The 35-year-old did not play NPC, a joint decision, says Mauger, to allow his body to rebuild after a long-term Achilles tendon injury in 2021. His kicking and nous will again be vital to Moana Pasi fika, even with Lincoln McClutchie and D’Angelo Leuila keeping him honest for his starting spot.
The best buy is the only buy. Moana Pasifika signed this industrious loose forward out of the Pacific Combine last August, but he has come highly recommended from Brian Lima, coach of the Samoa Sevens.
The 15s game is relatively new to him, but Mauger sees him as being in the selection mix as a six/seven. Fai’ilagi has nice soft skills, good hands and can spring in the lineout.
“He’s a really engaged learner, so he’s picking things up fast,” Mauger says.
With two tries from 10 starts at No 8 last season, Time-Stowers was gold for Moana Pasifika.
His go-forward and work-rate saw him as the most consistent of the pack. The problem was that he had only signed a one-year deal and wasn’t able to pick up an NPC contract in the northern region as hoped. So off he went to Benetton in Treviso, Italy, to join the likes of Jacob Umaga, Siua Maile, Toa Halafihi and Scott Scrafton.
The hope is that Sione Tuipulotu or Lotu Inisi pick up the slack at the boot of the scrum because Time-Stowers will be badly missed.
Willy Havili (Tasman, 11 Moanan Pasifika caps)
Lolagi Visinia (Hawke’s Bay, 4)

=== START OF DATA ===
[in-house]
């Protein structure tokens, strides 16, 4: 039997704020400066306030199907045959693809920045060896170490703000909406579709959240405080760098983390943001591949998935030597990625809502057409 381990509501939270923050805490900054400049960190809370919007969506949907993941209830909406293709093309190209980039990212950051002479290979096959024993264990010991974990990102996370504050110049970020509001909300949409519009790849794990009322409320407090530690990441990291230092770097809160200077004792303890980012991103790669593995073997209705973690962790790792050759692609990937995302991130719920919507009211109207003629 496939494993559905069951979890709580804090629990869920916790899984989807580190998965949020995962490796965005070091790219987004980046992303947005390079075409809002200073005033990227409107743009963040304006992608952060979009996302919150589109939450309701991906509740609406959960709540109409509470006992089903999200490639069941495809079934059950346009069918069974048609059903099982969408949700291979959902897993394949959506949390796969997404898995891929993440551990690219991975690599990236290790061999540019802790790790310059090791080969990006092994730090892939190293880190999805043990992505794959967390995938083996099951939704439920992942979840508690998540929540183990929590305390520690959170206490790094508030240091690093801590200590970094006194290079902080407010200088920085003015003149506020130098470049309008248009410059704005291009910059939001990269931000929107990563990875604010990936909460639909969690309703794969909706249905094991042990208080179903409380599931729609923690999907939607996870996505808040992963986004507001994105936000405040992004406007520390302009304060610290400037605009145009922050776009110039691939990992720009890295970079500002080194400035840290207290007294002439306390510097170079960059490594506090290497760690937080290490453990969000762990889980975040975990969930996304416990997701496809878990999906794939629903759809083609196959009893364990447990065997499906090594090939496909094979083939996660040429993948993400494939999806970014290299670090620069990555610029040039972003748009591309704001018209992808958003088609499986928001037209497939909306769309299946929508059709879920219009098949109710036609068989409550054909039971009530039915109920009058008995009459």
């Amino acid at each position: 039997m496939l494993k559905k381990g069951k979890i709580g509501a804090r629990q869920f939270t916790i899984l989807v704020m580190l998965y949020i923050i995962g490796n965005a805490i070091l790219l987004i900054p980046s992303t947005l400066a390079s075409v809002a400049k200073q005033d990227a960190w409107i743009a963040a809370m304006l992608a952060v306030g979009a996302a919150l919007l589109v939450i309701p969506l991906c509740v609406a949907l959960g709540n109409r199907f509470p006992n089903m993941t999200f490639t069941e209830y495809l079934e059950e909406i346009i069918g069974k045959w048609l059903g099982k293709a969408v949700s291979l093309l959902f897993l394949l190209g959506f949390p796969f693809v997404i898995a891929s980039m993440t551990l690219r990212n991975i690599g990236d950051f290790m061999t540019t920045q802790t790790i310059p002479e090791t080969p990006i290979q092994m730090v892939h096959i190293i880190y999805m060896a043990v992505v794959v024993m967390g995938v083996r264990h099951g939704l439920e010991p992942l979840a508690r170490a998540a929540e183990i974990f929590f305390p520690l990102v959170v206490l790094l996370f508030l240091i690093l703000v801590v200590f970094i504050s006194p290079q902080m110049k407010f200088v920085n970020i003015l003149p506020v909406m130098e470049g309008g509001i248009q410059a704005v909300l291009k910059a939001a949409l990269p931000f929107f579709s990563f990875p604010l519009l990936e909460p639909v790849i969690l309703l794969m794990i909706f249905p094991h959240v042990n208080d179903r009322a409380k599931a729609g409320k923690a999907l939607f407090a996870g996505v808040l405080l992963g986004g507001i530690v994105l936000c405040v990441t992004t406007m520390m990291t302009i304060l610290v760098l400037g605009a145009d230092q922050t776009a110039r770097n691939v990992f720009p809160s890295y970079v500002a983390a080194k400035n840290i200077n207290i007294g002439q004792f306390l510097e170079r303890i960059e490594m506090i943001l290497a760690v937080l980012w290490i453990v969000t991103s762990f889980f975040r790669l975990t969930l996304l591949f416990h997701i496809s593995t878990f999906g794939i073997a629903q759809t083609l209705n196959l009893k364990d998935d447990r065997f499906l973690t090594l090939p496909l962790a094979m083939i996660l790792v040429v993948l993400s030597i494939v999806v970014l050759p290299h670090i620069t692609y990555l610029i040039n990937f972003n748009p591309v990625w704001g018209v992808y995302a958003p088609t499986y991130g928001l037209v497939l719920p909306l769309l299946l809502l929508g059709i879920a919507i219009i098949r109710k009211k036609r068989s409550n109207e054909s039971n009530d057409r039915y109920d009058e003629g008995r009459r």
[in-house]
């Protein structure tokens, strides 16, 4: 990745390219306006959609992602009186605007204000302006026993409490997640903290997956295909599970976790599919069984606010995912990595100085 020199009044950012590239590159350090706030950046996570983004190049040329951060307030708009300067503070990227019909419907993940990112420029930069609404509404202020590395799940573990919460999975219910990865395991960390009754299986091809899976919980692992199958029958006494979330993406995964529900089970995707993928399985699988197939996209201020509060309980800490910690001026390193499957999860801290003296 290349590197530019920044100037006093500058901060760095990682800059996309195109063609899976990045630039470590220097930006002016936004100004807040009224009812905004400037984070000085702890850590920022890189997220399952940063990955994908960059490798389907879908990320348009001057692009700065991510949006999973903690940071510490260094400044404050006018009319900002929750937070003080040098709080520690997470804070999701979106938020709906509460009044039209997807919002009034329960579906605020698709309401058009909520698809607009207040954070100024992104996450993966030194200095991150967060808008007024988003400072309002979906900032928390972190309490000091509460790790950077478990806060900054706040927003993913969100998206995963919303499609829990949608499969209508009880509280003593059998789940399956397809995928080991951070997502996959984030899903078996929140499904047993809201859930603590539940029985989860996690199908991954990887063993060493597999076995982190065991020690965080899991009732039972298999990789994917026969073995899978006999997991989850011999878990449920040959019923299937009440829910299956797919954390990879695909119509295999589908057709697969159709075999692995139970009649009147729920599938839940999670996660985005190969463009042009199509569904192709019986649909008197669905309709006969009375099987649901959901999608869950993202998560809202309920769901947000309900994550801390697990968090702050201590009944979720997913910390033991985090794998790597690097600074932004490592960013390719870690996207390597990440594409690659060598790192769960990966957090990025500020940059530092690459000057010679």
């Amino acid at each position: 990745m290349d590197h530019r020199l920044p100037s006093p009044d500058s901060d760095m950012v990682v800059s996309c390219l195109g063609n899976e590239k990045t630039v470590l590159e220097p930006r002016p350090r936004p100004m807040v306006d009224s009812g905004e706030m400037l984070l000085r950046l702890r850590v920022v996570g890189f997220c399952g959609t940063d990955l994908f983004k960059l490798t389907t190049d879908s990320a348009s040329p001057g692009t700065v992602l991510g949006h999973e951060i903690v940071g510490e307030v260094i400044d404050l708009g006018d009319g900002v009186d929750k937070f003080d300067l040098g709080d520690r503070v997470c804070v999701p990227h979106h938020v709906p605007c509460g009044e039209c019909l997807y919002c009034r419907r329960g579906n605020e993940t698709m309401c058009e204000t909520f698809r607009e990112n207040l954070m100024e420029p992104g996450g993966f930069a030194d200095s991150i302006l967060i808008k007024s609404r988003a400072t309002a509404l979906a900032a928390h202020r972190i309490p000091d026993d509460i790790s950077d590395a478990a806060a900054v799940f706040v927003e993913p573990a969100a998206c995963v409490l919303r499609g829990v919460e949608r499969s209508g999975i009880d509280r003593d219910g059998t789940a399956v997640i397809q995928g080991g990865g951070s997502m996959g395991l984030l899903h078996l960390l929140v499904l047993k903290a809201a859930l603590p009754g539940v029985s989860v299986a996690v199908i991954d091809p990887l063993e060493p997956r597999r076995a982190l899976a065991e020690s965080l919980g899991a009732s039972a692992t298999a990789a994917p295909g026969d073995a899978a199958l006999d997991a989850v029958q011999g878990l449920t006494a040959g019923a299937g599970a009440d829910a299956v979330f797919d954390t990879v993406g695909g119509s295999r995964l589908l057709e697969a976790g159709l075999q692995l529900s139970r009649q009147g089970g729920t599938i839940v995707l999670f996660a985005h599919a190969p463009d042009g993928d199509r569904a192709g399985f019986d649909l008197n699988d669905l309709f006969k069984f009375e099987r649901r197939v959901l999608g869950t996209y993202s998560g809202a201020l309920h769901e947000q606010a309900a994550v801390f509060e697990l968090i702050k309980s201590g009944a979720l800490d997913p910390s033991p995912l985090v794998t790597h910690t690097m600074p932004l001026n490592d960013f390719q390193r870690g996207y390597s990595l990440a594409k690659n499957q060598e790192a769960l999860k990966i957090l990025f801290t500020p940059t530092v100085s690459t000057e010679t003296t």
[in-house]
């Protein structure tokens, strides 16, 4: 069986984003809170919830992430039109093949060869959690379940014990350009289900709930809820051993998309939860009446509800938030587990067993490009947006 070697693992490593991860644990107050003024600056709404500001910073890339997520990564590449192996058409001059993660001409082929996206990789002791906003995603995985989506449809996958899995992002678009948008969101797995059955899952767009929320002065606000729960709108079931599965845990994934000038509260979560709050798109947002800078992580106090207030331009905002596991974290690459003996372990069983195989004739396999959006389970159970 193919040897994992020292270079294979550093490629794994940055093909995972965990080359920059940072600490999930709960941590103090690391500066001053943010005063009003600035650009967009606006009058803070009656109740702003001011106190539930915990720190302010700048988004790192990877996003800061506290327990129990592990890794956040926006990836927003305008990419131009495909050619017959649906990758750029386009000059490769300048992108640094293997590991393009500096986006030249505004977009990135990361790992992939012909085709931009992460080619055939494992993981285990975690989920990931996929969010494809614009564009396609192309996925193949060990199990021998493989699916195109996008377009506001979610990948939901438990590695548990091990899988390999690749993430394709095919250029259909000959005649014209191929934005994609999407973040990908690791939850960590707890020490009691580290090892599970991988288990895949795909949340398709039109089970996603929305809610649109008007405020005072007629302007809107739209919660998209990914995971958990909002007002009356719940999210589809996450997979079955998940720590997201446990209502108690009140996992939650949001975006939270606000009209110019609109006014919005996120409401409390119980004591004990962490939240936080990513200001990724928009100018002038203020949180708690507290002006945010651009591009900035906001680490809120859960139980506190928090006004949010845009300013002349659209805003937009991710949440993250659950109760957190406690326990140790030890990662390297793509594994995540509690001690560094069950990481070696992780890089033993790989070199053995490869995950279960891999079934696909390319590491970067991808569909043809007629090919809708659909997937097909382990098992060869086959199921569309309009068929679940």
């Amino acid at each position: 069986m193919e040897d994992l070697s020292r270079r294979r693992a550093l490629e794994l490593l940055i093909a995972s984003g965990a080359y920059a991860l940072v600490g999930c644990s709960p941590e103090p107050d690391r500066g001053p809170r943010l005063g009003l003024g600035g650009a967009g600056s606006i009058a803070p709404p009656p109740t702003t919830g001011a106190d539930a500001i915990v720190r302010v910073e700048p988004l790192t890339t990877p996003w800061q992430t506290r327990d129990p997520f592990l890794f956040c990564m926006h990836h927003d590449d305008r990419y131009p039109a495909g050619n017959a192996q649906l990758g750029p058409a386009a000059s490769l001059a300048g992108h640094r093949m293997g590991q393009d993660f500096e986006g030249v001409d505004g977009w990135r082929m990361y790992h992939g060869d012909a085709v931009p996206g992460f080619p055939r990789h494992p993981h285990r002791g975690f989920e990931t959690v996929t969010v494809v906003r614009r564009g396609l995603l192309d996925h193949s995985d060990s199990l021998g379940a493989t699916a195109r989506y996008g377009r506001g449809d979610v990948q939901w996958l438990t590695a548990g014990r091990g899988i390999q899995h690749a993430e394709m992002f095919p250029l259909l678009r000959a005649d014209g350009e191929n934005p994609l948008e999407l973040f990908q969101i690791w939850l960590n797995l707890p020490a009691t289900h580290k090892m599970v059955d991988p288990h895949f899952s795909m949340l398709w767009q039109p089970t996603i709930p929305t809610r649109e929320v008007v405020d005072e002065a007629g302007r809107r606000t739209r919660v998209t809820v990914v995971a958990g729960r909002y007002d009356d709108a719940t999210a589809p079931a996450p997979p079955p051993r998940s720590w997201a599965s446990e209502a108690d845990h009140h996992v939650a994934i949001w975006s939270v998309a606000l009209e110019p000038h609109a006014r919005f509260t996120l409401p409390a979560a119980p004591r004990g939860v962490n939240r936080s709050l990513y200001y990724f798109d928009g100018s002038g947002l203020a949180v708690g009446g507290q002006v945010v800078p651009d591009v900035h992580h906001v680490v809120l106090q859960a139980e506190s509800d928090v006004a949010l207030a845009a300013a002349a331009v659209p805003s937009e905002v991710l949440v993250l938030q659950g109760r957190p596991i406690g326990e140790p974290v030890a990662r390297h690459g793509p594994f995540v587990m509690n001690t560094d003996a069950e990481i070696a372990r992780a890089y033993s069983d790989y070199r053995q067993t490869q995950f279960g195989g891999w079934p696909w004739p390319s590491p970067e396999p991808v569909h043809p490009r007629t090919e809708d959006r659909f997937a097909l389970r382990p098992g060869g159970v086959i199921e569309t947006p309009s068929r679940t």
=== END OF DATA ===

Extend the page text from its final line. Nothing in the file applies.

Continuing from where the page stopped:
Neria Foma’i (Hawke’s Bay, 5)
Tomasi Alosio (Tasman, 3)
Timoci Tavatavanawai (Tasman, 8)
Tima Fainga’anuku (Manawatū, 9)
Anzelo Tuitavuki (Hawke’s Bay, 3)
Levi Aumua (Tasman, 9)
Danny Toala (Hawke’s Bay, 9)
Henry Taefu (North Harbour, 8)
Fine Inisi (North Harbour, 9)
Christian Lealiifano (Samoa, 11)
Lincoln McClutchie (Hawke’s Bay, 12)
D’Angelo Leuila (Waikato, 1)
Ereatara Enari (Hawke’s Bay, 11)
Jonathan Taumateine (Counties Manukau, 10)
Manu Paea (Auckland, 4)
Jack Lam (Waikato, 6)
Lotu Inisi (North Harbour, 1)
Sione Tuipulotu (Hawke’s Bay, 10)
Alamanda Motuga (Counties Manukau, 8)
Solomone Funaki (Hawke’s Bay, 10)
Penitoa Finau (Bay of Plenty, 4)
Miracle Fai’ilagi (Samoa, 0)
Mike Curry (North Harbour, 8)
Samuel Slade (Counties Manukau, 9)
Alex McRobbie (Counties Manukau, 11)
Mahonri Ngakuru (Tasman, 5)
Mike McKee (Southland, 2)
Sekope Kepu (Counties Manukau, 10, c)
Joe Apikotoa (Hawke’s Bay, 11)
Chris Apoua (Southland, 5)
Tau Koloamatangi (Otago, 6)
Ezekiel Lindenmuth (Counties Manukau, 13)
Isi Tu’ungafasi (Tasman, 0)
Abraham Pole (Otago, 9)
Ray Niuia (Manawatū, 8)
Sam Moli (Tasman, 11)
Luteru Tolai (North Harbour, 9)
Filo Tiatia, Dale MacLeod, Damian Karauna, Pauliasi Manu
Fai’ilagi (Samoa Sevens)
Nigel Ah Wong, Xavier Cowley-Tuioti, Niko Jones, Josh Kaifa, Solomone Kata (Exeter, England), Don Lolo, Dwayne Polataivao, Veikoso Poloniati (Racing 92, France), Joe Royal, Henry Time-Stowers (Benetton, Italy)